“Theoretically,” he said, “that means they could pass it on to someone else.”
There are two main types of immunity with vaccines. “Effective immunity” can prevent serious disease but can’t stop a virus from entering or replicating. “Sterilizing immunity” can prevent infections entirely, including asymptomatic cases.
The Pfizer and Moderna vaccines stimulate effective immunity, meaning the vaccine protects against serious illness, but doesn’t necessarily prevent someone from contracting COVID-19.
Fauci said in the next couple of months we will learn more from studies that are being done about the level of virus in the nasal pharynx of someone who is vaccinated and develops an asymptomatic infection.
“Then we’d be able to say what the risk would be of passing it on,” he said. “But since we don’t know that right now, we recommend that, even though you’ve been vaccinated, to wear a mask in case you are infected to prevent you from transmitting it to someone else.”
The good news, yet to be proven, is that symptomatic COVID-19 infection is generally thought to have a greater role in transmission than asymptomatic transmission so those who are vaccinated may be less likely to spread the virus.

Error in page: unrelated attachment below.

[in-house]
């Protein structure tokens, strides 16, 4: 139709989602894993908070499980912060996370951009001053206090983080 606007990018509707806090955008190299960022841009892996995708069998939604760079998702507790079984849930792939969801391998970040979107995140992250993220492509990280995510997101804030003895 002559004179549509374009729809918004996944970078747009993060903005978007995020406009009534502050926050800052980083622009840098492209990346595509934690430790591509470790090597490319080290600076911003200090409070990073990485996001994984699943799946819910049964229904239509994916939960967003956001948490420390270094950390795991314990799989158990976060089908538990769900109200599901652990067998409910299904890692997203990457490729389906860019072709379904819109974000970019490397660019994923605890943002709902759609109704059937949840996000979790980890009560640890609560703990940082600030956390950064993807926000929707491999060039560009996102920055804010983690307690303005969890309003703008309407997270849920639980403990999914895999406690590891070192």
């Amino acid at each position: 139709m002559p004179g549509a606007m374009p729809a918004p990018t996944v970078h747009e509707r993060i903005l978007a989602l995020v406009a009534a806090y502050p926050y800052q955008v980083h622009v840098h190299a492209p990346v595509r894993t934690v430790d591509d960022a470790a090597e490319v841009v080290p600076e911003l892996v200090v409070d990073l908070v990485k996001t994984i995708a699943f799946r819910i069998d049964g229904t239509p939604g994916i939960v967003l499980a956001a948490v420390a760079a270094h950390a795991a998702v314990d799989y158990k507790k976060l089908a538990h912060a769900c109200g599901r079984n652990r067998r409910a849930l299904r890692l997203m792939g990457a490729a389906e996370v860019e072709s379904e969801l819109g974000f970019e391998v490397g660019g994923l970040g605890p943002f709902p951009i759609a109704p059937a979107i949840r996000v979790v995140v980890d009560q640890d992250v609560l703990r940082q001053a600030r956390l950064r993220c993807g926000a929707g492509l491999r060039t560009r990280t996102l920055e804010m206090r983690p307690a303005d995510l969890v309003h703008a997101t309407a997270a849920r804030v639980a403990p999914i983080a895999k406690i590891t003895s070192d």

Fauci estimated a total of about 45 million Pfizer and Moderna vaccine doses have been “injected into people” so far.
Achieving herd immunity will depend on a number of factors, said Fauci, including the uptake of the vaccine.
He said the Biden-Harris administration is working hard to increase and quicken vaccine distribution.
Challenges like “vaccine hesitancy” still persist, however.
The Feb. 12 Kaiser Family Foundation COVID-19 Vaccine Monitor reported that 31% of the public say they will “wait and see” how the vaccine is working before getting vaccinated themselves. They expressed concerns over safety, side effects, long-term effects and efficacy of the vaccines.
“If we get 70 to 85 percent of the people in the country who are vaccinated by the end of the summer to mid-fall, that very well could be the time when we actually get herd immunity,’ he said. “We’ve got to get a substantial proportion of the people in the county vaccinated.”